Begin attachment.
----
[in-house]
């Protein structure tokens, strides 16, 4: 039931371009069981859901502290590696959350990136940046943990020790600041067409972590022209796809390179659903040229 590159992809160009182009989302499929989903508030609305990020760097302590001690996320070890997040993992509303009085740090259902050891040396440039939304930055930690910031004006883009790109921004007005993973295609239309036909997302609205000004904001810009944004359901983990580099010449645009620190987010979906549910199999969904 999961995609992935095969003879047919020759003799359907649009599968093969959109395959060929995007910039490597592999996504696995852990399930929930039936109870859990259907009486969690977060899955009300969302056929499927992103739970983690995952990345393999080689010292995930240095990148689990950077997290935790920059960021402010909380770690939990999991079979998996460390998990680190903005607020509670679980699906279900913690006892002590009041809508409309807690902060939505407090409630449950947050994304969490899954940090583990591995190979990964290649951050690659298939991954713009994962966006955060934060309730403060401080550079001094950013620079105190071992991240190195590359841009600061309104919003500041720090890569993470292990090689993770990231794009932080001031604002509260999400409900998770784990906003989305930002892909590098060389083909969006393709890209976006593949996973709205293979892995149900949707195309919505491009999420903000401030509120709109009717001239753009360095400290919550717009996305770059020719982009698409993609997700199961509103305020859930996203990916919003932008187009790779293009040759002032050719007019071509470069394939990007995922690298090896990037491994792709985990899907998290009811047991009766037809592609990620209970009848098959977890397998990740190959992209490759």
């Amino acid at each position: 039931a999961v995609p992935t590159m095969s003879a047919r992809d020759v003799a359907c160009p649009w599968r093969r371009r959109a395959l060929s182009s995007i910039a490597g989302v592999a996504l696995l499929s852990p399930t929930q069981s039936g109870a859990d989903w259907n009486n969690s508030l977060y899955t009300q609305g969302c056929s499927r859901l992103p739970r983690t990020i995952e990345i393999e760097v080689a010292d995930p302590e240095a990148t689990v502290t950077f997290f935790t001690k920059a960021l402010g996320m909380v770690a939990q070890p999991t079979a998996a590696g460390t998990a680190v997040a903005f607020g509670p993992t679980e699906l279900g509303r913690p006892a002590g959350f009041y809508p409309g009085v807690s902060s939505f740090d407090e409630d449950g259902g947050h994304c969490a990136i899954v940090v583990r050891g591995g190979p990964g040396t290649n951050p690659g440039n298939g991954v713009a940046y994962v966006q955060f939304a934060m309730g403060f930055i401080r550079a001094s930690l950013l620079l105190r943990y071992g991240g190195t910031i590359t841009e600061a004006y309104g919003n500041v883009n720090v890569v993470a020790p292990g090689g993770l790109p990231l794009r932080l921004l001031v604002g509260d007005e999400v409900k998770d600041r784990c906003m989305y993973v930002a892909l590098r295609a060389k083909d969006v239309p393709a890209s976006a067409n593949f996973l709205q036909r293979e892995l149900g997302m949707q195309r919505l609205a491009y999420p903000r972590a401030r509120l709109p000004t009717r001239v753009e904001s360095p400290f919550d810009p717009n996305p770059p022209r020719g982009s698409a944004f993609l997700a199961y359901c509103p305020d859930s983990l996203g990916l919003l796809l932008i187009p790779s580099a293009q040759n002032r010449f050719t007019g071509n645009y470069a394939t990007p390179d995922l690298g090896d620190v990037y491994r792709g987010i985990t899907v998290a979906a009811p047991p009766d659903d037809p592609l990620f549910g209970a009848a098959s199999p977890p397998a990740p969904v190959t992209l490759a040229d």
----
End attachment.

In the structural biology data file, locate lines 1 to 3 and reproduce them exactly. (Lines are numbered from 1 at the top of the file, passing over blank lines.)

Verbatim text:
[in-house]
């Protein structure tokens, strides 16, 4: 039931371009069981859901502290590696959350990136940046943990020790600041067409972590022209796809390179659903040229 590159992809160009182009989302499929989903508030609305990020760097302590001690996320070890997040993992509303009085740090259902050891040396440039939304930055930690910031004006883009790109921004007005993973295609239309036909997302609205000004904001810009944004359901983990580099010449645009620190987010979906549910199999969904 999961995609992935095969003879047919020759003799359907649009599968093969959109395959060929995007910039490597592999996504696995852990399930929930039936109870859990259907009486969690977060899955009300969302056929499927992103739970983690995952990345393999080689010292995930240095990148689990950077997290935790920059960021402010909380770690939990999991079979998996460390998990680190903005607020509670679980699906279900913690006892002590009041809508409309807690902060939505407090409630449950947050994304969490899954940090583990591995190979990964290649951050690659298939991954713009994962966006955060934060309730403060401080550079001094950013620079105190071992991240190195590359841009600061309104919003500041720090890569993470292990090689993770990231794009932080001031604002509260999400409900998770784990906003989305930002892909590098060389083909969006393709890209976006593949996973709205293979892995149900949707195309919505491009999420903000401030509120709109009717001239753009360095400290919550717009996305770059020719982009698409993609997700199961509103305020859930996203990916919003932008187009790779293009040759002032050719007019071509470069394939990007995922690298090896990037491994792709985990899907998290009811047991009766037809592609990620209970009848098959977890397998990740190959992209490759």
């Amino acid at each position: 039931a999961v995609p992935t590159m095969s003879a047919r992809d020759v003799a359907c160009p649009w599968r093969r371009r959109a395959l060929s182009s995007i910039a490597g989302v592999a996504l696995l499929s852990p399930t929930q069981s039936g109870a859990d989903w259907n009486n969690s508030l977060y899955t009300q609305g969302c056929s499927r859901l992103p739970r983690t990020i995952e990345i393999e760097v080689a010292d995930p302590e240095a990148t689990v502290t950077f997290f935790t001690k920059a960021l402010g996320m909380v770690a939990q070890p999991t079979a998996a590696g460390t998990a680190v997040a903005f607020g509670p993992t679980e699906l279900g509303r913690p006892a002590g959350f009041y809508p409309g009085v807690s902060s939505f740090d407090e409630d449950g259902g947050h994304c969490a990136i899954v940090v583990r050891g591995g190979p990964g040396t290649n951050p690659g440039n298939g991954v713009a940046y994962v966006q955060f939304a934060m309730g403060f930055i401080r550079a001094s930690l950013l620079l105190r943990y071992g991240g190195t910031i590359t841009e600061a004006y309104g919003n500041v883009n720090v890569v993470a020790p292990g090689g993770l790109p990231l794009r932080l921004l001031v604002g509260d007005e999400v409900k998770d600041r784990c906003m989305y993973v930002a892909l590098r295609a060389k083909d969006v239309p393709a890209s976006a067409n593949f996973l709205q036909r293979e892995l149900g997302m949707q195309r919505l609205a491009y999420p903000r972590a401030r509120l709109p000004t009717r001239v753009e904001s360095p400290f919550d810009p717009n996305p770059p022209r020719g982009s698409a944004f993609l997700a199961y359901c509103p305020d859930s983990l996203g990916l919003l796809l932008i187009p790779s580099a293009q040759n002032r010449f050719t007019g071509n645009y470069a394939t990007p390179d995922l690298g090896d620190v990037y491994r792709g987010i985990t899907v998290a979906a009811p047991p009766d659903d037809p592609l990620f549910g209970a009848a098959s199999p977890p397998a990740p969904v190959t992209l490759a040229d």